Higher Education in Post-Mao China

By Michael Agelasto; Bob Adamson | Go to book overview

8
Modernizing English Language Teacher Education 1

Bob ADAMSON


INTRODUCTION

This chapter examines the consequences of the Dengist educational reforms for English language pre-service teacher education. It focuses on contentious topics (viz., that the English language embodies foreign influence) and on key aspects of modernization -- teacher education plays an important role both in upgrading the quality of teaching and in supplying sufficient personnel to support the expansion of basic education. The central theme of the chapter is a case study of a teacher education college from the initiation of reforms in the late 1970s. It charts changes in the English language curriculum and discusses related issues, such as staff development and deployment, as the college grappled with the problems of implementing the reforms.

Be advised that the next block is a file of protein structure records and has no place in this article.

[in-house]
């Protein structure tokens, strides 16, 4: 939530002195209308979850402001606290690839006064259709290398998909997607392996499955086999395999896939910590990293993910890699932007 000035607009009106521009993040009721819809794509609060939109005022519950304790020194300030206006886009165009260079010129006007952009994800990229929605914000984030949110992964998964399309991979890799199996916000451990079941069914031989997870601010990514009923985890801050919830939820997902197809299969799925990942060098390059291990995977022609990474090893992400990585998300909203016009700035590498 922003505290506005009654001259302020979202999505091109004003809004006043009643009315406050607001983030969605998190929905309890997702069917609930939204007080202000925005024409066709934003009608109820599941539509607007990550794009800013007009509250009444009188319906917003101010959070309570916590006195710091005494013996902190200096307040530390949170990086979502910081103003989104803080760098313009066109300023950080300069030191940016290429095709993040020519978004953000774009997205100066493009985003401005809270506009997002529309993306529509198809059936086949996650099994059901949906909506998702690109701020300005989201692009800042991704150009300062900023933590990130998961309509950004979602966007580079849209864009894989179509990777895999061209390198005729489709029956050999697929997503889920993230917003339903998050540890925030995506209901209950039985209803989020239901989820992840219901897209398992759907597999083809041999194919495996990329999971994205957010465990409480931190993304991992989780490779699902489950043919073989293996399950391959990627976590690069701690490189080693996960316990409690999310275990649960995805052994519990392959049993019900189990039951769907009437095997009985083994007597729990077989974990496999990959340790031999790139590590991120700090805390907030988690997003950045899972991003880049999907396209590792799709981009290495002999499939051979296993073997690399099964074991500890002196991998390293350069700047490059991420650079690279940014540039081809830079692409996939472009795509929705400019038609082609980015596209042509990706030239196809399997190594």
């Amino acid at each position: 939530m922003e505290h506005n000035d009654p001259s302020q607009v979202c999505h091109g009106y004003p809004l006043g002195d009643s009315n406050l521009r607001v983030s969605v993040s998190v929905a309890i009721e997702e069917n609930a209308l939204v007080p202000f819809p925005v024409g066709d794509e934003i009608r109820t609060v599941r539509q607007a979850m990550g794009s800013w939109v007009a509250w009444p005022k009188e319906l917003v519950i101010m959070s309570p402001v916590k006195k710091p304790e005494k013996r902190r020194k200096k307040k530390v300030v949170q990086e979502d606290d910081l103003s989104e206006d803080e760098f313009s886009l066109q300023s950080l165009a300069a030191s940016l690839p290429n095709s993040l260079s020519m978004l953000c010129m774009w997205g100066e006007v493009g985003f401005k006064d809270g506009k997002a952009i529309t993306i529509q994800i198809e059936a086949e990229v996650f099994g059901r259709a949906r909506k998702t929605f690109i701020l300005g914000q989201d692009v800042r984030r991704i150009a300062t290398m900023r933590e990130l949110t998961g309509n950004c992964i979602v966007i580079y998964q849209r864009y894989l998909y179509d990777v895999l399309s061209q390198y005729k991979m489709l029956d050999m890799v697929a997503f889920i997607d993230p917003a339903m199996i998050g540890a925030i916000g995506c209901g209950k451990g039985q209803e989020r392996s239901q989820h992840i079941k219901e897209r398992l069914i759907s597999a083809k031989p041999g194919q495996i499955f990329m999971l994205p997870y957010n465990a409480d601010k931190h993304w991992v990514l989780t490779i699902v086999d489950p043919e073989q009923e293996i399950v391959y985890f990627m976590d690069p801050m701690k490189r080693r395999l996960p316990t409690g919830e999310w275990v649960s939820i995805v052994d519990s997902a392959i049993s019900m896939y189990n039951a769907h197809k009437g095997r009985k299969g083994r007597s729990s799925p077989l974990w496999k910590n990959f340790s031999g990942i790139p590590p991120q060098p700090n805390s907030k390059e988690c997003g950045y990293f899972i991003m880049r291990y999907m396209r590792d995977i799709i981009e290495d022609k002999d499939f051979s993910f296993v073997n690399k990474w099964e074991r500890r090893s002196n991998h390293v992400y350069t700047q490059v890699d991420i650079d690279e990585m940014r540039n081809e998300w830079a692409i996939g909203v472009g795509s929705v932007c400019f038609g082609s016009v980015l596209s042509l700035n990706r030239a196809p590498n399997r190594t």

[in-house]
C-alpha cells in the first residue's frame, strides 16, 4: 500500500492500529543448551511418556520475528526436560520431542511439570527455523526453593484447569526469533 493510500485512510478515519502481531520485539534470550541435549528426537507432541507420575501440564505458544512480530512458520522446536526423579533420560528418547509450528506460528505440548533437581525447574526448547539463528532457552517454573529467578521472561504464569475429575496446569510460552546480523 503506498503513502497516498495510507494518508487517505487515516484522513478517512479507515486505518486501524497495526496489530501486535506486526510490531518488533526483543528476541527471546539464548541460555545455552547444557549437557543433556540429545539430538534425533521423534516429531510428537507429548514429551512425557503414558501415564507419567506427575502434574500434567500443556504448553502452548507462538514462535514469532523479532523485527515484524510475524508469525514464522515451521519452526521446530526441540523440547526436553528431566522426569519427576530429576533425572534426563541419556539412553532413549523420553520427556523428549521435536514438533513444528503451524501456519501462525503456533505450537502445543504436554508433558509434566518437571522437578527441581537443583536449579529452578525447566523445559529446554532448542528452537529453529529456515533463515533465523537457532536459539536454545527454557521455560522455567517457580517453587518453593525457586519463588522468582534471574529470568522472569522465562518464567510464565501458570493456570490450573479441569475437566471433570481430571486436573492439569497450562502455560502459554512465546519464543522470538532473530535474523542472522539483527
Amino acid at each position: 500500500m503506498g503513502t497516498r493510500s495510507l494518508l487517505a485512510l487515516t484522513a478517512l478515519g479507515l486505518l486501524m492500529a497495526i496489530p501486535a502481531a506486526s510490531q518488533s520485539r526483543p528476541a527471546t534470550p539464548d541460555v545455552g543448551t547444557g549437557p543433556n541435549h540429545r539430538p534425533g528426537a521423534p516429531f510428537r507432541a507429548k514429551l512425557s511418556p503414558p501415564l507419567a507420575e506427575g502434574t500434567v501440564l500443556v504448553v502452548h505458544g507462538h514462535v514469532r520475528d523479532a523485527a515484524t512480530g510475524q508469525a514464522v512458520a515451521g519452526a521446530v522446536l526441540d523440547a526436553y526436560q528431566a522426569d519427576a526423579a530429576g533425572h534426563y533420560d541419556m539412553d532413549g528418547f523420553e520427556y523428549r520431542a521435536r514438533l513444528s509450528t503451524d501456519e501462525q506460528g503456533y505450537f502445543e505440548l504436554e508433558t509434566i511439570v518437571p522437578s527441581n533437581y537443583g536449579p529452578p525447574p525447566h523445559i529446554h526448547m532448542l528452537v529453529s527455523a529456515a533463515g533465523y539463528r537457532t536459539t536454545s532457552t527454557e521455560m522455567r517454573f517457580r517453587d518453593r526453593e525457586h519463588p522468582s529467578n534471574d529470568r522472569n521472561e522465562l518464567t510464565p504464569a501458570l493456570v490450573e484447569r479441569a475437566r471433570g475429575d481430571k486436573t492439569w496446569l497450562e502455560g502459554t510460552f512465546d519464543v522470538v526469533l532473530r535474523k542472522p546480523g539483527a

In the past two centuries, the status of English in China has shifted from that of a scorned pariah to one of high prestige today. In the early days of the Canton settlements only the despised 'linguists', social outcasts to a man, were permitted to learn the barbarians' tongue. 2 In contrast, English is nowadays a prerequisite for both academic development and, as it would appear from the growing numbers of competent English speakers among top-ranking leaders in the CCP, political advancement. 3 The increasing globalization of English in the nineteenth and twentieth centuries means that English now

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